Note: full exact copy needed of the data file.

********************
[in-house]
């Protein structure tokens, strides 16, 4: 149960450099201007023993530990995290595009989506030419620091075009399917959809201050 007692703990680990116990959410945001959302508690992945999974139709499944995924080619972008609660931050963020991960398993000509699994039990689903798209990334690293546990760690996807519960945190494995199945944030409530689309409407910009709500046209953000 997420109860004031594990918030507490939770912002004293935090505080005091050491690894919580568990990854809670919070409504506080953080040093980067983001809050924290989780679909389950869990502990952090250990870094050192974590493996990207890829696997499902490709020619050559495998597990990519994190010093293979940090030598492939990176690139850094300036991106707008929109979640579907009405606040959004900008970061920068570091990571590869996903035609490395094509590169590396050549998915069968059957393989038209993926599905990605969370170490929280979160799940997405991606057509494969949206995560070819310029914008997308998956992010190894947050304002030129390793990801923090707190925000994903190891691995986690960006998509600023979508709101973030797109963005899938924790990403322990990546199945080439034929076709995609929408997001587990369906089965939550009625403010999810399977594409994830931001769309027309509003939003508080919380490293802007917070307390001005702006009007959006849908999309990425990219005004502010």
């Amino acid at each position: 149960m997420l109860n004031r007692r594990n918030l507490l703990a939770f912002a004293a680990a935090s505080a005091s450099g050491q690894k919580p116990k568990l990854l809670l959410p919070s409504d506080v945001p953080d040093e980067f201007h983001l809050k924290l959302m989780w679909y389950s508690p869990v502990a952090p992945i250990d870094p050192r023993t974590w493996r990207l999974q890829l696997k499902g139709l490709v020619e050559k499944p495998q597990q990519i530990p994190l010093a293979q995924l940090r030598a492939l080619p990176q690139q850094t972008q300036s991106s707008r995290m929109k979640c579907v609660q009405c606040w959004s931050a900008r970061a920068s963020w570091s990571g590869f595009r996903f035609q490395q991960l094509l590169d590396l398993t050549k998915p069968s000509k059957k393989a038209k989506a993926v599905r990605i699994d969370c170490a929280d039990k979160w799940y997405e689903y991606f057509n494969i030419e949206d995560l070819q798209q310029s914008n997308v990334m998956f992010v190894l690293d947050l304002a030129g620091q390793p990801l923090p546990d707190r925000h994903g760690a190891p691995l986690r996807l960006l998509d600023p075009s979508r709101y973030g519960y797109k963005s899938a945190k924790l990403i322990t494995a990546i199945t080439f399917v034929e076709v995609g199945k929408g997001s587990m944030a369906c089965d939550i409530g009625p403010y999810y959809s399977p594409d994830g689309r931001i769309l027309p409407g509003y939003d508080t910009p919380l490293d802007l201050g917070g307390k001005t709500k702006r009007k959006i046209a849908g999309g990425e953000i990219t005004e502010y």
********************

[in-house]
């Protein structure tokens, strides 16, 4: 149960450099201007023993530990995290595009989506030419620091075009399917959809201050 007692703990680990116990959410945001959302508690992945999974139709499944995924080619972008609660931050963020991960398993000509699994039990689903798209990334690293546990760690996807519960945190494995199945944030409530689309409407910009709500046209953000 997420109860004031594990918030507490939770912002004293935090505080005091050491690894919580568990990854809670919070409504506080953080040093980067983001809050924290989780679909389950869990502990952090250990870094050192974590493996990207890829696997499902490709020619050559495998597990990519994190010093293979940090030598492939990176690139850094300036991106707008929109979640579907009405606040959004900008970061920068570091990571590869996903035609490395094509590169590396050549998915069968059957393989038209993926599905990605969370170490929280979160799940997405991606057509494969949206995560070819310029914008997308998956992010190894947050304002030129390793990801923090707190925000994903190891691995986690960006998509600023979508709101973030797109963005899938924790990403322990990546199945080439034929076709995609929408997001587990369906089965939550009625403010999810399977594409994830931001769309027309509003939003508080919380490293802007917070307390001005702006009007959006849908999309990425990219005004502010």
């Amino acid at each position: 149960m997420l109860n004031r007692r594990n918030l507490l703990a939770f912002a004293a680990a935090s505080a005091s450099g050491q690894k919580p116990k568990l990854l809670l959410p919070s409504d506080v945001p953080d040093e980067f201007h983001l809050k924290l959302m989780w679909y389950s508690p869990v502990a952090p992945i250990d870094p050192r023993t974590w493996r990207l999974q890829l696997k499902g139709l490709v020619e050559k499944p495998q597990q990519i530990p994190l010093a293979q995924l940090r030598a492939l080619p990176q690139q850094t972008q300036s991106s707008r995290m929109k979640c579907v609660q009405c606040w959004s931050a900008r970061a920068s963020w570091s990571g590869f595009r996903f035609q490395q991960l094509l590169d590396l398993t050549k998915p069968s000509k059957k393989a038209k989506a993926v599905r990605i699994d969370c170490a929280d039990k979160w799940y997405e689903y991606f057509n494969i030419e949206d995560l070819q798209q310029s914008n997308v990334m998956f992010v190894l690293d947050l304002a030129g620091q390793p990801l923090p546990d707190r925000h994903g760690a190891p691995l986690r996807l960006l998509d600023p075009s979508r709101y973030g519960y797109k963005s899938a945190k924790l990403i322990t494995a990546i199945t080439f399917v034929e076709v995609g199945k929408g997001s587990m944030a369906c089965d939550i409530g009625p403010y999810y959809s399977p594409d994830g689309r931001i769309l027309p409407g509003y939003d508080t910009p919380l490293d802007l201050g917070g307390k001005t709500k702006r009007k959006i046209a849908g999309g990425e953000i990219t005004e502010y």